I think Conduit does the best job at transparently reflecting where we come from as people and as a band. I’m not ashamed to say that we came from the whole South Wales hardcore scene. We did, but I disagree with a lot of attitude that existed in the scene when we were around still as well as where it is now and I can’t change my drive to want to unify people rather than making them feel outside of what we do. I don’t like making people feel like they don’t belong. Everybody has a right to belong to something. I wasn’t born wearing a fucking Youth of Today t-shirt, you know? You don’t come into hardcore fully formed or knowing exactly what it is you’re getting into. It’s a discovery. That’s what makes hardcore so special and I think a lot of kids these days lose track of that, which is why the whole sense of respect is pushed into Conduit.
ATP: You’ve recently come back from Japan. How did things go there?
Matt: We played one date in Japan, which is insane. The show was as good as it was going to be for fucking flying there for one day! I have never, ever, ever had to do that! We agreed on it because we had a new label out there run by this dude who is obsessed with music. We’ve known him ever since we’ve been over there, he runs a magazine called Grindhouse and he’s just like the king of alternative music in Japan. He’s a legend. He’s an amazing guy and totally respects the art form of making music so when he wanted to put the record out it afforded us an opportunity to rebuild stuff for ourselves in Japan.
The way that we’ve toured over the years has been very frustrating for us as a band because we’ve felt like we’ve never spent enough time in the places that we felt like we’ve had a connection with. So this was our chance to start making amends for that by doing things right. And it was insane… We played a show in High Wycombe on the Saturday, flew out on the Sunday, arrived in Japan at like 8 o’clock Monday morning to be greeted by this massive snowstorm and then spent what I think was 2 hours pushing a van off the motorway through snowdrifts – it was either that or get stuck! But the show was amazing. The kids got to have a copy of the album, you know, if they bought tickets they got a free copy and we did a signing. Japanese fans are insanely respectful and it’s the weirdest experience of playing a show ever because everything between songs is deathly silent and I feel really insecure! I’m always thinking “What should I say?” because it’s not as easy to communicate what I want to communicate there as it is here, but when everybody starts singing along it just doesn’t matter. It’s that whole thing about connection – you can travel half way around the world and the words that you wrote in your bedroom when you were 16 are being related to by these kids…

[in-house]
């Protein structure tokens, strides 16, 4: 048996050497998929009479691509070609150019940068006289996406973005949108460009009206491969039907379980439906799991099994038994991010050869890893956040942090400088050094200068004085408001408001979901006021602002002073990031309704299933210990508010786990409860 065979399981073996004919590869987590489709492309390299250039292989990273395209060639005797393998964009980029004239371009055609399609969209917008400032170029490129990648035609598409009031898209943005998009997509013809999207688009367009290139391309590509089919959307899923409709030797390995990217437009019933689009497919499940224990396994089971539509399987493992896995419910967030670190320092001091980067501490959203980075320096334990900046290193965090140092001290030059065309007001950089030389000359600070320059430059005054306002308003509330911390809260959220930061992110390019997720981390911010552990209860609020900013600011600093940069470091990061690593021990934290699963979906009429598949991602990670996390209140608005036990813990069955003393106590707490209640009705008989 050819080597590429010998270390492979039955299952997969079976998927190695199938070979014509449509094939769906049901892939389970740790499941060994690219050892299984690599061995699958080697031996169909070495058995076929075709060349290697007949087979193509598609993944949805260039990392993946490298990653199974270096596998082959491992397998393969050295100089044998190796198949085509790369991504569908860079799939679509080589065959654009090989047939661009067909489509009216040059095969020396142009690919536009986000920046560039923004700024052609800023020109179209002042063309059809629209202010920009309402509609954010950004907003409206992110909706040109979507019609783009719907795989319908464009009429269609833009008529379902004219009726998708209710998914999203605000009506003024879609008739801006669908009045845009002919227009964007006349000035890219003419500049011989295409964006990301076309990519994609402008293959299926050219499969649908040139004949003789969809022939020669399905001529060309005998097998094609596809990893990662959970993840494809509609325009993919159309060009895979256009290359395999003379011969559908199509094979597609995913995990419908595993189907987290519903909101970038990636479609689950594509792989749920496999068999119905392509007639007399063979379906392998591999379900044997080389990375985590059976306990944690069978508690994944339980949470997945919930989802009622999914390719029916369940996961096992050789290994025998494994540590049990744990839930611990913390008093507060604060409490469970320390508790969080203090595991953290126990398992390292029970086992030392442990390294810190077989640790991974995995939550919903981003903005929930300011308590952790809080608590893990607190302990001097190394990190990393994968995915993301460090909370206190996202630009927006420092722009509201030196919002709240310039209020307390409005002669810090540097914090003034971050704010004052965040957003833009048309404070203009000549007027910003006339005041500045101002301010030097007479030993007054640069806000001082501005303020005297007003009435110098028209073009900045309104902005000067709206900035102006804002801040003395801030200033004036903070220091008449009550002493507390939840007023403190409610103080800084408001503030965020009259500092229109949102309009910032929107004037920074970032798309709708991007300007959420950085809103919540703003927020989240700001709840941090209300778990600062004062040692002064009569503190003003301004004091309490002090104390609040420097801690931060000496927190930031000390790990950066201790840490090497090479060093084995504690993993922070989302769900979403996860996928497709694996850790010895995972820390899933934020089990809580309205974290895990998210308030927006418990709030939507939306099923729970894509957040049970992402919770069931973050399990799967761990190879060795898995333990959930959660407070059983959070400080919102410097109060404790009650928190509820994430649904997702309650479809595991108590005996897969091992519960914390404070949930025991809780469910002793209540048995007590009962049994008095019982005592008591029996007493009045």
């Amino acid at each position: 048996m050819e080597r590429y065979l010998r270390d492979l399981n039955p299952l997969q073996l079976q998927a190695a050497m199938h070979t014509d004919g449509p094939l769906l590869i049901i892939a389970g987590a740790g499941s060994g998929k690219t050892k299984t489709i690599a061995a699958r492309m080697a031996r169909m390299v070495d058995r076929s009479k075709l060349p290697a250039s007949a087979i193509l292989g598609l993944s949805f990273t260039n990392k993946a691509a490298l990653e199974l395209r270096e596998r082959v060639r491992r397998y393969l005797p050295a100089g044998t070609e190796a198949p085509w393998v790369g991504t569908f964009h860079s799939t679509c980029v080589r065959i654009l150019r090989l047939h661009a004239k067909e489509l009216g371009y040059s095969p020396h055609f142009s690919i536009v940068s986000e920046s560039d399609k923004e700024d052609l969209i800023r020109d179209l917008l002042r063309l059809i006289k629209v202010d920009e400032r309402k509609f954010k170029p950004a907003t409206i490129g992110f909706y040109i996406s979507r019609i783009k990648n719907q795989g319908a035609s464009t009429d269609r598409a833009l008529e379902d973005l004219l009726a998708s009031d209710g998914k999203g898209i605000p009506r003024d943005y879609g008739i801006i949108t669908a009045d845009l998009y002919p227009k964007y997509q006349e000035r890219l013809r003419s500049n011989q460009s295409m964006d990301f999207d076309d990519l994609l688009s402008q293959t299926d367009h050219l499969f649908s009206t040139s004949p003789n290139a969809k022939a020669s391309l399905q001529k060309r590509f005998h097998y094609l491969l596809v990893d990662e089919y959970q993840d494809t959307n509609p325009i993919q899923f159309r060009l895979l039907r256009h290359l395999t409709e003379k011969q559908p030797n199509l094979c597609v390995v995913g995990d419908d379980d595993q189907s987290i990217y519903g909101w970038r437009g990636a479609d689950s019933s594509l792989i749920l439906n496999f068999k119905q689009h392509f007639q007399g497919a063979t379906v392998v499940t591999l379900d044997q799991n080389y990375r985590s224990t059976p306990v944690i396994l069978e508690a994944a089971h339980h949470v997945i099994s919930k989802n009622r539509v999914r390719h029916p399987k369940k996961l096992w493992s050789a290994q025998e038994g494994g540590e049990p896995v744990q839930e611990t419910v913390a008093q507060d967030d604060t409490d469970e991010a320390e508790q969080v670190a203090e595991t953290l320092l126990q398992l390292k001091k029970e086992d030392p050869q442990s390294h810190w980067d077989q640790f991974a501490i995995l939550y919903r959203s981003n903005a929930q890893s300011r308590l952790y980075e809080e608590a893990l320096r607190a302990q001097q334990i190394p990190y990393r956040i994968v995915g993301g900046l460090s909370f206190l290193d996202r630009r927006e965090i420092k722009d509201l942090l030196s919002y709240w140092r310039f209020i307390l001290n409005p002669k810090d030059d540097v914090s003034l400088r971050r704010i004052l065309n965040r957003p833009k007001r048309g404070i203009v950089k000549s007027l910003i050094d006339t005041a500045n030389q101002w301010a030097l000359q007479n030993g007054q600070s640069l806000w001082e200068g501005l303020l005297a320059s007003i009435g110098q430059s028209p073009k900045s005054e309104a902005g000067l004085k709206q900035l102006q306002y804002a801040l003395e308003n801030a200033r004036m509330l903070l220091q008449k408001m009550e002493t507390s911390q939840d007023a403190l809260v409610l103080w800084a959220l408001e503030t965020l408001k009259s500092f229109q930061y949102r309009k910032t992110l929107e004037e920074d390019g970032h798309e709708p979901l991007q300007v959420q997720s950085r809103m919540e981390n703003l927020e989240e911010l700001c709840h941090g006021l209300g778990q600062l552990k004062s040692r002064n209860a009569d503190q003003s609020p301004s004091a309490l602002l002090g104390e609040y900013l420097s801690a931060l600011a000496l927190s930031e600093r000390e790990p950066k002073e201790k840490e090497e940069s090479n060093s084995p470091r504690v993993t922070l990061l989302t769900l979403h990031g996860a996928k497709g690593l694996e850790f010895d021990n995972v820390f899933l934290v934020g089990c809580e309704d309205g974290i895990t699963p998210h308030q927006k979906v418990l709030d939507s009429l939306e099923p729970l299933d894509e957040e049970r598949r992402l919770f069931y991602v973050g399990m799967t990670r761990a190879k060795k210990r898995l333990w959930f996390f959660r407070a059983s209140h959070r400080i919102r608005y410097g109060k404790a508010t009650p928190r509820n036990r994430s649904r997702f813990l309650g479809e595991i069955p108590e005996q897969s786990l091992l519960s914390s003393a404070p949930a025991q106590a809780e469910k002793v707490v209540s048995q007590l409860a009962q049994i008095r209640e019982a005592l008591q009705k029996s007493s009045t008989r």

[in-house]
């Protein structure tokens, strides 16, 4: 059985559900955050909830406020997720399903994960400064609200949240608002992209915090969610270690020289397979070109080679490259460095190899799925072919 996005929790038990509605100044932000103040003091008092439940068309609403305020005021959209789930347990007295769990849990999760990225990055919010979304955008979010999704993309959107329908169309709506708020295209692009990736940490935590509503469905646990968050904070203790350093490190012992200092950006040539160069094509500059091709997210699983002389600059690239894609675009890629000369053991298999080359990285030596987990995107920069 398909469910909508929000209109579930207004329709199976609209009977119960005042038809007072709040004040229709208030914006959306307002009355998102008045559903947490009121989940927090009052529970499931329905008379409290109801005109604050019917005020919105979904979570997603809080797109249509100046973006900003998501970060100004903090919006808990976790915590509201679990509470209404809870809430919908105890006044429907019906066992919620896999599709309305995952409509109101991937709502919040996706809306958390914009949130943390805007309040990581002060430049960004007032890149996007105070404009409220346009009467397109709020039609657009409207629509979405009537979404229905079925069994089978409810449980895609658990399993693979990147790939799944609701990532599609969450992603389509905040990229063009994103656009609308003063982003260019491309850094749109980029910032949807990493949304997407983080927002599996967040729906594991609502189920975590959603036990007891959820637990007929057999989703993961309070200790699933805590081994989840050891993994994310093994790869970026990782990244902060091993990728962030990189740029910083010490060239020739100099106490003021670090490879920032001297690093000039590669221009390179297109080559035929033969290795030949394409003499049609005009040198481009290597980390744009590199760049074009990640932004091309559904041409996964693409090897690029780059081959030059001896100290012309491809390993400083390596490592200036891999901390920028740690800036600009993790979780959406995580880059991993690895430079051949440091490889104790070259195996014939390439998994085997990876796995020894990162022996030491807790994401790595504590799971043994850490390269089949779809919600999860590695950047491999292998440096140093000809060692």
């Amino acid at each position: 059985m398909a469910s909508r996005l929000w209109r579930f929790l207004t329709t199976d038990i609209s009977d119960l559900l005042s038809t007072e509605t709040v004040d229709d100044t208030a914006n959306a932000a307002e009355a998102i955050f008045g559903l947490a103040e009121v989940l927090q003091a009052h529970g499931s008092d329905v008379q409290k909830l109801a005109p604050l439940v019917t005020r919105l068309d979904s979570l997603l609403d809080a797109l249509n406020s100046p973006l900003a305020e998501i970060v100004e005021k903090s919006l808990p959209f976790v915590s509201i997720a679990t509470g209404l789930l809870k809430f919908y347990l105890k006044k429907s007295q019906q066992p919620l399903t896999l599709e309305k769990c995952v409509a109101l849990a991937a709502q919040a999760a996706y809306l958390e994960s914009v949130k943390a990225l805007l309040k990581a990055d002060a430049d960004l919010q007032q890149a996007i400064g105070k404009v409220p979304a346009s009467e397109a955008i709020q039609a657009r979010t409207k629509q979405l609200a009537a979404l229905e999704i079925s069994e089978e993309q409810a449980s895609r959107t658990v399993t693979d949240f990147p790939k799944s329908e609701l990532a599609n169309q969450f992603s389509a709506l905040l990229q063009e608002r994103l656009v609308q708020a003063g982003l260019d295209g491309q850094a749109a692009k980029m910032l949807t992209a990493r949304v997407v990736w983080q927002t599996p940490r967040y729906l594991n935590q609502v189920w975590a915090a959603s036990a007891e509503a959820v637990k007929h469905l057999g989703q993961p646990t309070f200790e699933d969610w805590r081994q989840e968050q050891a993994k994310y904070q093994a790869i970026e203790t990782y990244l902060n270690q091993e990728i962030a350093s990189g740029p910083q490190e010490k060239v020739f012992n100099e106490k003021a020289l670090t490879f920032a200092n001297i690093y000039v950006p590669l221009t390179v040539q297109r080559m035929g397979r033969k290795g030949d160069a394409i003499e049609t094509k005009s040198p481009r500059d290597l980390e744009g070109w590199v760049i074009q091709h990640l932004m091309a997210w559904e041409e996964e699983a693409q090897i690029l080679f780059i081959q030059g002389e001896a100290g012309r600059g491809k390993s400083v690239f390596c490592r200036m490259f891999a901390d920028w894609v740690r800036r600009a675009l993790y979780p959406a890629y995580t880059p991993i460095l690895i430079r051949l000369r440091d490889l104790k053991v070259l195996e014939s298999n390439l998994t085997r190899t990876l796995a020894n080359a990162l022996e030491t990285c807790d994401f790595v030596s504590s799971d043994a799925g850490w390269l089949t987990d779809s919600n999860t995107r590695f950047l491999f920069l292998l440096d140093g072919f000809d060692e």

ATP: …Via language barrier.
Matt: Yeah! It blows my mind, and to be faced with that is the most humbling feeling you can possibly have and it’s such a foreign culture, which makes it so unique. We’re going back again this year, which is unusual, but that’s how we want to do things – we want to be unusual.
ATP: So what else is on the agenda for FFAF in 2013?
Matt: We’re doing a lot of touring and that’s pretty much our drive. We don’t have a lot of lofty goals. We don’t want to be arena rock stars or anything like that… I think we came pretty aware around 2007 that actually we don’t really want to be that kind of band. We’re just going to play as much as we can, as hard as we can, which is difficult for us now because a lot of us are in our 30’s and have families and it’s a bit of a challenge. You know, you miss your bed, you miss your cats and you miss you family, your wife and everything. The day-to-day routine you have becomes something you can miss, but when you’re 22 you don’t give a fuck! You’re just happy to be out there experiencing the world. But no, we’re just happy to still be doing this and we’re pretty much touring up until the end of the year. We’ve got some stuff already planned for 2014, which I’m extremely excited about! On the record, I can’t say what it is, but if it comes off, then next year – which will signal the end of the touring cycle for this record – will probably be the greatest moment of my life since at least 2002! We should be doing a tour with a band who were part of the reason why I took to hardcore so quickly in terms of content and politics and it drew me to a side of myself I didn’t know existed.
I’m also going to be issuing our very first EP on vinyl for the first time this year. Off my own back. We’re working with Sam from Goodtime Boys to update it a little bit, kind of re-invent it. I’ve got a wealth of pictures from the whole time period and I’m getting some friends of mine from other bands to write little things about the record and stuff. It’s just purely for me, really! But I think it deserves a re-release and it’s never been out on vinyl. It’s out of print now, anyway, so it’s going to be a lot of fun to get that out. That’s the 10-year anniversary for me and it should have come out like a year and a half ago! This is the reflection, you know, where it all started.
ATP: Finally, what are you listening to on tour at the moment?
Matt: I’m currently listening to Raindance, whose record New Blood just floors me to fuck and back! I’ve never heard anything so incredibly aggressive and poetic at the same time. It’s like Dead Guy meets Have Heart meets Every Time I Die meets Disembodied… it’s kind of a weird mish-mash but I love it because it reminds me of those bands. That’s probably the main thing I’ve listened to. Obviously I’ve been listening to Such Gold because we’re touring together. Another record I’ve been listening to a lot lately is the Touche Amore/ Pianos Become The Teeth split. It’s totally taken me aback, I can’t wrap my head around the four minutes of that fucking Touche Amore song! There’s also a new record by Heiress, who are on Deathwish, which features a very good friend of mine, John Pettibone. He’s one of those vocalists I wish I could be like, you know? I’ve always wished I had the commanding power of John Pettibone’s vocal chords! But yeah, that record is incredible. It reminds me a lot of 90’s doom hardcore. It’s so fucking good. Everything on Deathwish is good. I could talk about records all fucking day…TOO GOOD!
To conclude, here is a rubbish picture I took of FFAF playing live in Clwb Ifor Bach just before all that happened.
Originally published on Alter The Press!